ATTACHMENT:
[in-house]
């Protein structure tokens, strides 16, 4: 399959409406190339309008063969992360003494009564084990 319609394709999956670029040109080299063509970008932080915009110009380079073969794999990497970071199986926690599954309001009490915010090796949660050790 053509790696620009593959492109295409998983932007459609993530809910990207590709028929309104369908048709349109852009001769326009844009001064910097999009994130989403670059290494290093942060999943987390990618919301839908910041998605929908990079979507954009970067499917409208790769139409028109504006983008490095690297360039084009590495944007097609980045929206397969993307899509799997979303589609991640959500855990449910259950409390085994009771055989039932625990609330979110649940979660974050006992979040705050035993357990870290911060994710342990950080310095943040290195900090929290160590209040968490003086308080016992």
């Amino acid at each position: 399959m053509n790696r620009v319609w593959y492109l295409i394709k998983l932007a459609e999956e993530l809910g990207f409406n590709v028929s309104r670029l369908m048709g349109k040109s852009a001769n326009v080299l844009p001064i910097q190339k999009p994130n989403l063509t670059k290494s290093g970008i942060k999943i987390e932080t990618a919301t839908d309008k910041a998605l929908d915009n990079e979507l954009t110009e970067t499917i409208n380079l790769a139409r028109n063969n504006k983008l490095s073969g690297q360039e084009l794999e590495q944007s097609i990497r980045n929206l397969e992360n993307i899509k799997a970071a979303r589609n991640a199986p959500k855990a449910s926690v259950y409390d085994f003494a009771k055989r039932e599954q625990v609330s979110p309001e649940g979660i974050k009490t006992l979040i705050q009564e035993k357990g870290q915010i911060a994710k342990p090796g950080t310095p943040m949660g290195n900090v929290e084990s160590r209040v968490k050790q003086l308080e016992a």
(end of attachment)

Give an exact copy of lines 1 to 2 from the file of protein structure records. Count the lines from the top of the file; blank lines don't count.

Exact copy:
[in-house]
């Protein structure tokens, strides 16, 4: 399959409406190339309008063969992360003494009564084990 319609394709999956670029040109080299063509970008932080915009110009380079073969794999990497970071199986926690599954309001009490915010090796949660050790 053509790696620009593959492109295409998983932007459609993530809910990207590709028929309104369908048709349109852009001769326009844009001064910097999009994130989403670059290494290093942060999943987390990618919301839908910041998605929908990079979507954009970067499917409208790769139409028109504006983008490095690297360039084009590495944007097609980045929206397969993307899509799997979303589609991640959500855990449910259950409390085994009771055989039932625990609330979110649940979660974050006992979040705050035993357990870290911060994710342990950080310095943040290195900090929290160590209040968490003086308080016992």